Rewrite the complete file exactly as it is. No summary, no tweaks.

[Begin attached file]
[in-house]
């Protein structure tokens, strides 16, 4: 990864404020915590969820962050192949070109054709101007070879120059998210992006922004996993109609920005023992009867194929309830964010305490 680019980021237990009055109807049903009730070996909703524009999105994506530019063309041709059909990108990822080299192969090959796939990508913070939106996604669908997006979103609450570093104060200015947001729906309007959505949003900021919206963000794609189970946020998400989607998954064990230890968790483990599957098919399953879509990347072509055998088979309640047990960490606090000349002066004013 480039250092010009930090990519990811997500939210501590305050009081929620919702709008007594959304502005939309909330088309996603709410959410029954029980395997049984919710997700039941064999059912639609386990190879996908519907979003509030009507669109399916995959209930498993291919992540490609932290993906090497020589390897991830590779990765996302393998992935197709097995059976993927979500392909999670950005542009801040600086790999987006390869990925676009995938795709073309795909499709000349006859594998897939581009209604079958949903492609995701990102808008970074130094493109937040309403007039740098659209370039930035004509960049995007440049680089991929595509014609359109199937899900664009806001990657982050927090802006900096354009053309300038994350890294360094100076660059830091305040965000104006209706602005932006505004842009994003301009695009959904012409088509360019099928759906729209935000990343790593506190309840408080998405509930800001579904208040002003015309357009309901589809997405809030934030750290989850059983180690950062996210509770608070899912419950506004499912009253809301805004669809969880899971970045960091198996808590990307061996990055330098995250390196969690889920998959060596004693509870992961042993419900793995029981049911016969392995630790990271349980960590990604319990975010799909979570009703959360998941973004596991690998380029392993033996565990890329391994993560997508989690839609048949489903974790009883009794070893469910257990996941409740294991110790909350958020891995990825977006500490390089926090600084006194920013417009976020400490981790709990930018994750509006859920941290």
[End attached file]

[in-house]
């Protein structure tokens, strides 16, 4: 990864404020915590969820962050192949070109054709101007070879120059998210992006922004996993109609920005023992009867194929309830964010305490 680019980021237990009055109807049903009730070996909703524009999105994506530019063309041709059909990108990822080299192969090959796939990508913070939106996604669908997006979103609450570093104060200015947001729906309007959505949003900021919206963000794609189970946020998400989607998954064990230890968790483990599957098919399953879509990347072509055998088979309640047990960490606090000349002066004013 480039250092010009930090990519990811997500939210501590305050009081929620919702709008007594959304502005939309909330088309996603709410959410029954029980395997049984919710997700039941064999059912639609386990190879996908519907979003509030009507669109399916995959209930498993291919992540490609932290993906090497020589390897991830590779990765996302393998992935197709097995059976993927979500392909999670950005542009801040600086790999987006390869990925676009995938795709073309795909499709000349006859594998897939581009209604079958949903492609995701990102808008970074130094493109937040309403007039740098659209370039930035004509960049995007440049680089991929595509014609359109199937899900664009806001990657982050927090802006900096354009053309300038994350890294360094100076660059830091305040965000104006209706602005932006505004842009994003301009695009959904012409088509360019099928759906729209935000990343790593506190309840408080998405509930800001579904208040002003015309357009309901589809997405809030934030750290989850059983180690950062996210509770608070899912419950506004499912009253809301805004669809969880899971970045960091198996808590990307061996990055330098995250390196969690889920998959060596004693509870992961042993419900793995029981049911016969392995630790990271349980960590990604319990975010799909979570009703959360998941973004596991690998380029392993033996565990890329391994993560997508989690839609048949489903974790009883009794070893469910257990996941409740294991110790909350958020891995990825977006500490390089926090600084006194920013417009976020400490981790709990930018994750509006859920941290």